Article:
[Art_beyond_sight_educators] Maps, mapping

fnugg at online.no fnugg at online.no
Sun Sep 29 05:46:19 UTC 2013

Calgary company makes perfect pitch for top prize at tech showcase

Invici (pronounced 'en VEE cee') actually sprang from Hagedorn's work on 
his Master's Degree in Geography at the University of Calgary; he 
learned how difficult it was for some to use maps, and so he began to 
explore other ways to represent geographic features and information. 
Invici is an acronym for 'non-visual cartography'.

Now Hagedorn plans to change the lives of blind and visually impaired 
people with a multi-touch computer interface that lets them interact 
with on-screen information in totally new ways.


Mapping a room in a snap
  Blind people sometimes develop the amazing ability to perceive the 
contours of the room they're in based only on auditory information. Bats 
and dolphins use the same echolocation technique for navigating in their 
environment. At EPFL, a team from the Audiovisual Communications 
Laboratory (LCAV), under the direction of Professor Martin Vetterli, has 
developed a computer algorithm that can accomplish this from a sound 
that's picked up by four microphones. Their experiment is being 
published this week in the /Proceedings of the National Academy of 
Sciences/ (/PNAS/). "Our software can build a 3D map of a simple, convex 
room with a precision of a few millimeters," explains PhD student Ivan 

Randomly placed microphones

As incredible as it may seem, the microphones don't need to be carefully 
placed. "Each microphone picks up the direct sound from the source, as 
well as the echoes arriving from various walls," Dokmanic' continues. 
"The algorithm then compares the signal from each microphone. The 
infinitesimal lags that appear in the signals are used to calculate not 
only the distance between the microphones, but also the distance from 
each microphone to the walls and the sound source."


Echolocating app will let you map a room with sound

Bats, dolphins and even some blind people use echoes to create a mental 
3D map of their environment and where they are in it. A smartphone's 
chirp could soon let us do the same.

Ivan Dokmanic and colleagues at the Swiss Federal Institute of 
Technology (EPFL) in Lausanne have developed a system capable of 
reconstructing the shape of a room -- and where you are in it - using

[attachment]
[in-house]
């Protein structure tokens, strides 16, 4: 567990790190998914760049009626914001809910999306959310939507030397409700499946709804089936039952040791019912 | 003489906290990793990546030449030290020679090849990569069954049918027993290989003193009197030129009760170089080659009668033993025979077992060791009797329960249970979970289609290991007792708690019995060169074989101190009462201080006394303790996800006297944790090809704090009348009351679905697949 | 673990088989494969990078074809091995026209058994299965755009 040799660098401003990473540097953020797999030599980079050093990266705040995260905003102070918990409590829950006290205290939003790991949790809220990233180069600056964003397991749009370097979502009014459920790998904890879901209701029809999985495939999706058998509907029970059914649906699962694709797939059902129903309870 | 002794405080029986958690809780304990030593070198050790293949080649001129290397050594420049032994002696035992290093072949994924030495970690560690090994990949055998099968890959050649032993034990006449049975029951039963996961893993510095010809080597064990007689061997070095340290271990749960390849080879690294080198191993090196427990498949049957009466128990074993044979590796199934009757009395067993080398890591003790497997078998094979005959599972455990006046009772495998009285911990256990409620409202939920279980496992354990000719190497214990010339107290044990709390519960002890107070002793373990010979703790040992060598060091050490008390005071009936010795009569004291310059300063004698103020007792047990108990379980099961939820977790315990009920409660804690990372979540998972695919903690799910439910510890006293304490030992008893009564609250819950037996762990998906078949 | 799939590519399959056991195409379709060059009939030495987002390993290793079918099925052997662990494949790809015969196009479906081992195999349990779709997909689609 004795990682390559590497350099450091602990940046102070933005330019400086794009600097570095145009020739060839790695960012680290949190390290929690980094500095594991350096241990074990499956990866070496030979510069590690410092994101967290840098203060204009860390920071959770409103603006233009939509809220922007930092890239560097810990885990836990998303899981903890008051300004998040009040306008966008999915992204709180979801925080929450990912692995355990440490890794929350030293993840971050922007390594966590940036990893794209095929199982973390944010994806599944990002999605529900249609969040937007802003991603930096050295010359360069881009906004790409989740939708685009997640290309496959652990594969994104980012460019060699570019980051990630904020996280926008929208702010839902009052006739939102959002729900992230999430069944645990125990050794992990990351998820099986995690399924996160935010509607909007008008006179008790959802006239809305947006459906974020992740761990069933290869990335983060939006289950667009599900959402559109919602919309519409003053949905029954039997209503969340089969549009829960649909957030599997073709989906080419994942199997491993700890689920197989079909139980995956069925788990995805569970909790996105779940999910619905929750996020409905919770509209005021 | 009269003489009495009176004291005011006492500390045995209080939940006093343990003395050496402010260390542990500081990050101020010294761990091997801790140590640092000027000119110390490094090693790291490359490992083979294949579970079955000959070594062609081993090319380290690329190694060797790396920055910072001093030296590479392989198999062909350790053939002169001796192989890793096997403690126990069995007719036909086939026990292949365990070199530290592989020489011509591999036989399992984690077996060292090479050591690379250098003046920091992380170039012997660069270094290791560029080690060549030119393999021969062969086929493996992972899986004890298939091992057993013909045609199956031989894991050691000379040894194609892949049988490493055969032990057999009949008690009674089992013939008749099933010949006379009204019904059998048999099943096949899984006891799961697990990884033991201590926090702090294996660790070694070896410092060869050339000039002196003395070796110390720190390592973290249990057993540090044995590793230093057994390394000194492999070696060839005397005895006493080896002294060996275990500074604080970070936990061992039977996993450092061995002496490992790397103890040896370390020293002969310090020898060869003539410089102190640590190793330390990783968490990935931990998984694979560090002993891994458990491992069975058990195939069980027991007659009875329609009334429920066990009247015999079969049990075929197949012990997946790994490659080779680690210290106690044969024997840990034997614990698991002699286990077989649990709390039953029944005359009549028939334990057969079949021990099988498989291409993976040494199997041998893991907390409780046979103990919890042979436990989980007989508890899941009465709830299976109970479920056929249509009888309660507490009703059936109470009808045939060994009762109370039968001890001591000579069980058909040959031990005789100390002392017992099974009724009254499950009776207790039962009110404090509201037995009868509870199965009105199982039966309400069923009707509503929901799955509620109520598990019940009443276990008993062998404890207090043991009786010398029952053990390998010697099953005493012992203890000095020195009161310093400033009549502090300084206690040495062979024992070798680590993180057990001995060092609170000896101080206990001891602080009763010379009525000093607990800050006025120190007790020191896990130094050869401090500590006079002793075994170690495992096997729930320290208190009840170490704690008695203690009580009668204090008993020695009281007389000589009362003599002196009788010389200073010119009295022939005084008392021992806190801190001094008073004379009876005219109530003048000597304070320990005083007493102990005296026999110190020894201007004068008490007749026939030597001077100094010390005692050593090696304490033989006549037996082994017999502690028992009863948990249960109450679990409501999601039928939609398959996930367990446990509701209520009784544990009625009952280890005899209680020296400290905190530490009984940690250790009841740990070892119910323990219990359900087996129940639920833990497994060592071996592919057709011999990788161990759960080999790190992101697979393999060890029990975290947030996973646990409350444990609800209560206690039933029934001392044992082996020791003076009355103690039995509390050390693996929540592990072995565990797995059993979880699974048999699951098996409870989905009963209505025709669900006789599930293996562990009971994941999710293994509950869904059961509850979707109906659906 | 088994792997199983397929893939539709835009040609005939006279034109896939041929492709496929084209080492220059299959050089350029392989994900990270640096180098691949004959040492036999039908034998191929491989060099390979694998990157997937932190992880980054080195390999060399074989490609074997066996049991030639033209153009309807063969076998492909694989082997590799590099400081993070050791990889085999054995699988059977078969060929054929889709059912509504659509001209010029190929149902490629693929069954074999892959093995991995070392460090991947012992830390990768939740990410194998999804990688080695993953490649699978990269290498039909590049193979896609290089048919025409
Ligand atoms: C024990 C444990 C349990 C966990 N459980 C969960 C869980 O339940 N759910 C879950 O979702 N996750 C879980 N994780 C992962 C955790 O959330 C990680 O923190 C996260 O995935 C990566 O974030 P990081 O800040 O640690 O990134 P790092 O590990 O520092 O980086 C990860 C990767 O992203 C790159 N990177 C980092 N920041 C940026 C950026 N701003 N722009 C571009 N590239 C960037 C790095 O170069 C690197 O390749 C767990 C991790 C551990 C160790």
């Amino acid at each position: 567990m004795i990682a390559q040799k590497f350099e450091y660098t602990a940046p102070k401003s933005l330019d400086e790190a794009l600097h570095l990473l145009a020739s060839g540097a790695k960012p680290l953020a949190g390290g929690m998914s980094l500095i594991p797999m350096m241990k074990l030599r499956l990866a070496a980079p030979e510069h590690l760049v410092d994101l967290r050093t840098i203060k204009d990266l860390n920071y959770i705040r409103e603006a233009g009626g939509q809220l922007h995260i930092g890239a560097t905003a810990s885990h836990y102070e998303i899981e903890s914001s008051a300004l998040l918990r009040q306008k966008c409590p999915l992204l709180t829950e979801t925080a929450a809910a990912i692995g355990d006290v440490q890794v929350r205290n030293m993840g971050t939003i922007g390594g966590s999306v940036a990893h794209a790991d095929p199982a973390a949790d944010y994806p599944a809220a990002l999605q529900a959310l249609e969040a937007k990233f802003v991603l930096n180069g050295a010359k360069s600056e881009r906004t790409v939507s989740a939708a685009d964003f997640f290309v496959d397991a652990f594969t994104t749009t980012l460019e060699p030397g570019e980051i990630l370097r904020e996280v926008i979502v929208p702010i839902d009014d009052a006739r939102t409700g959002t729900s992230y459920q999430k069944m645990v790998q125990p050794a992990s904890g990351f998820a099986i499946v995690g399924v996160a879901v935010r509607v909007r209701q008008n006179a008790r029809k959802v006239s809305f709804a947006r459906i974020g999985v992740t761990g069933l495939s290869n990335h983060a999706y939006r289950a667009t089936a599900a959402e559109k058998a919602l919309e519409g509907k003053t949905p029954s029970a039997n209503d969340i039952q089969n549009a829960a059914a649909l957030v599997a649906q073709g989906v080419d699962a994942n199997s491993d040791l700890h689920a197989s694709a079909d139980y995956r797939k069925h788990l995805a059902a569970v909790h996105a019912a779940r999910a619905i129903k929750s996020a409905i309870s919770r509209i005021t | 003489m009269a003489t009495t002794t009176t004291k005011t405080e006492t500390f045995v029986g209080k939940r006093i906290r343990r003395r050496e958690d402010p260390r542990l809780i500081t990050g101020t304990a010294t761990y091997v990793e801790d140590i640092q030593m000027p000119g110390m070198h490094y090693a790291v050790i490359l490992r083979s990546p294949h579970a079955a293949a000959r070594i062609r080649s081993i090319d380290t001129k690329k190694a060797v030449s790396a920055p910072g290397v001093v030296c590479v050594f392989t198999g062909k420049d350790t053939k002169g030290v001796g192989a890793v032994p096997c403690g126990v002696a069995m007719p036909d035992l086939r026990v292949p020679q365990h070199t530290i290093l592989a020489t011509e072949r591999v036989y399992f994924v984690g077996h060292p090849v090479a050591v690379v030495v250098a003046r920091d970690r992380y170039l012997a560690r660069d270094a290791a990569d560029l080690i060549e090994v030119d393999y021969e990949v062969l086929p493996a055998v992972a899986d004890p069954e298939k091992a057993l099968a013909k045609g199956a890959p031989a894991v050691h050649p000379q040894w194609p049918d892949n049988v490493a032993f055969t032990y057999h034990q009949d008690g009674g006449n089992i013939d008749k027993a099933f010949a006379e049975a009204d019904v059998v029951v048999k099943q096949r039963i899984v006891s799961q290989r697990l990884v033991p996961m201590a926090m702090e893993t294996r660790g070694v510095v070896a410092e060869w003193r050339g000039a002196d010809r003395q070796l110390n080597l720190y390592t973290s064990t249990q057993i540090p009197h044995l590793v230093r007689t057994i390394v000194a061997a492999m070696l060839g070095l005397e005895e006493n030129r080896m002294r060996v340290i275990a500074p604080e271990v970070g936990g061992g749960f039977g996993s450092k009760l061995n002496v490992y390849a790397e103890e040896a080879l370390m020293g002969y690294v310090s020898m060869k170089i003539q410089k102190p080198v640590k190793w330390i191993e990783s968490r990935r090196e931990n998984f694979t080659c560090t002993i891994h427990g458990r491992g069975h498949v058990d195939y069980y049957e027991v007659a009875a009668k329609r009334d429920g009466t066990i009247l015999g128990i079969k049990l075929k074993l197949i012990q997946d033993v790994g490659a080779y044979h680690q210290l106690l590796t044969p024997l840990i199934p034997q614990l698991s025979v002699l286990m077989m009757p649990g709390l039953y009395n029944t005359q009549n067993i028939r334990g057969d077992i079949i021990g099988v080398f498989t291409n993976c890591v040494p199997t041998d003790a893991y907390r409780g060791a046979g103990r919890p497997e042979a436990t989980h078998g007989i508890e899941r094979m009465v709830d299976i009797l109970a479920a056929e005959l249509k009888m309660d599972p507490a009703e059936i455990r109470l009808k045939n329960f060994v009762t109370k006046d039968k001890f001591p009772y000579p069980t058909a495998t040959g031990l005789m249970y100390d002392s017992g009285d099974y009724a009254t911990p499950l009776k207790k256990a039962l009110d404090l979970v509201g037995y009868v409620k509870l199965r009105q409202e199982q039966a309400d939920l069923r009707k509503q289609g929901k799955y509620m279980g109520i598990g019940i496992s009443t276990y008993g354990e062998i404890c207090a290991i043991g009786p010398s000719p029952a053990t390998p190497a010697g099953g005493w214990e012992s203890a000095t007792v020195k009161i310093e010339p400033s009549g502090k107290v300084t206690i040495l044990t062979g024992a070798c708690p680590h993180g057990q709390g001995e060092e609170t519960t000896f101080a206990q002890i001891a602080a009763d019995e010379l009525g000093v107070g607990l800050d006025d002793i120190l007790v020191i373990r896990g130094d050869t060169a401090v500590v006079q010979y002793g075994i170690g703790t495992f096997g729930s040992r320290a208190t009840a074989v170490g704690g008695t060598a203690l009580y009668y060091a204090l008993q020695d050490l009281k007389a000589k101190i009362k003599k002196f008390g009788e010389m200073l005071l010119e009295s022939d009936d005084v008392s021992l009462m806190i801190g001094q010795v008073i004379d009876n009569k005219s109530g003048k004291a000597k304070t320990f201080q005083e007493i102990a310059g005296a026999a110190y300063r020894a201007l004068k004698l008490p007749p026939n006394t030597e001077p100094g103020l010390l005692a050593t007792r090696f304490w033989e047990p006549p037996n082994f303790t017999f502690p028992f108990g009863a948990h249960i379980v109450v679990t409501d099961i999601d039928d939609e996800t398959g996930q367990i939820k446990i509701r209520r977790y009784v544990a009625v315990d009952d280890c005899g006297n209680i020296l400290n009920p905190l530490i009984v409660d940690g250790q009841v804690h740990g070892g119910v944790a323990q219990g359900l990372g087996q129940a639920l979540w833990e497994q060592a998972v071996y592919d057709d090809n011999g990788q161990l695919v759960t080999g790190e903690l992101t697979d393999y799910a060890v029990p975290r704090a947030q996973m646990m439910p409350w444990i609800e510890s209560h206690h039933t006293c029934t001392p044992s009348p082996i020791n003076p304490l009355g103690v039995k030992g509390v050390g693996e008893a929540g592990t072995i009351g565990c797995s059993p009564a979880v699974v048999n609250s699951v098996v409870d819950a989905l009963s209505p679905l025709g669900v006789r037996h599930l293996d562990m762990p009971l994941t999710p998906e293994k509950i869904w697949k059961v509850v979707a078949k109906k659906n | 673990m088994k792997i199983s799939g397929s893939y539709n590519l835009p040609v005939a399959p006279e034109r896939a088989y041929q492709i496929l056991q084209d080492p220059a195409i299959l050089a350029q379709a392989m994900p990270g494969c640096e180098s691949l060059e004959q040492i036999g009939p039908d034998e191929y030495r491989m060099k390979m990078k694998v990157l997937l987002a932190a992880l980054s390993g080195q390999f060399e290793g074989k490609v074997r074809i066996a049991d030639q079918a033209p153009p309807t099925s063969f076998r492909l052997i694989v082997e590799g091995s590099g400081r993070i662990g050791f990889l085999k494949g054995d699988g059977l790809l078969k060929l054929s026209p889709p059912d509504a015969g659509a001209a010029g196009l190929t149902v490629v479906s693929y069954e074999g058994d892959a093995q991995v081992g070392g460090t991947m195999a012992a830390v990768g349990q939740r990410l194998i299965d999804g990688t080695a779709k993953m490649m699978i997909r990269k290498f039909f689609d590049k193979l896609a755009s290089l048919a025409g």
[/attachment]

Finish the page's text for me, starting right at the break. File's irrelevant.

What's key to the trick, say human echolocators 
is sensing the strong early reflections off the walls, rather than the 
noisy, confusing mishmash of late-arriving, weaker echoes.

Hoping to computerise this process of 3D visualisation, the EPFL team 
has developed a system capable of reconstructing the shape of a room 
using these "first order" echoes. To do this, the researchers wrote an 
echo-sorting algorithm which can discriminate between the first and 
later echoes.

To test their plan they set up a loudspeaker and five microphones in 
Lausanne cathedral. The speaker briefly emitted an audible chirp - 
sweeping from 200 hertz to 10 kilohertz - and the reflections were 
analysed to successfully reveal the cathedral's 3D shape and the 
location of the sound source (/PNAS/, DOI: 10.1073/pnas.1221464110).

Computer algorithm uses echoes to create 'virtual' room maps

A new computer algorithm that can give humans the ability to map their 
environments with sound could lead to an app to aid blind people, Swiss 
researchers say.

Some animals such as bats, whales and dolphins use echolocation -- 
emitting a sound and listening to the echo -- to create a mental map of 
their environment, and some blind people have learned to use finger 
snaps or tongue clicks to create a rough equivalent, they said.

Read more: 


A New Echolocation Algorithm Can Map Spaces Based on Sound Alone 

How software works out room shape


Blind Maps: Braille Navigation System Concept
A couple of years ago we learned about Plan.B 
<http://technabob.com/blog/2010/11/02/plan-b-concept-map-for-the-blind/>, a 
concept for a map for blind people. The idea behind that system was 
sound, but I thought the execution left much to be desired. I like this 
other concept called Blind Maps 
<http://www.industrialdesignserved.com/gallery/Blind-Maps/2951161> much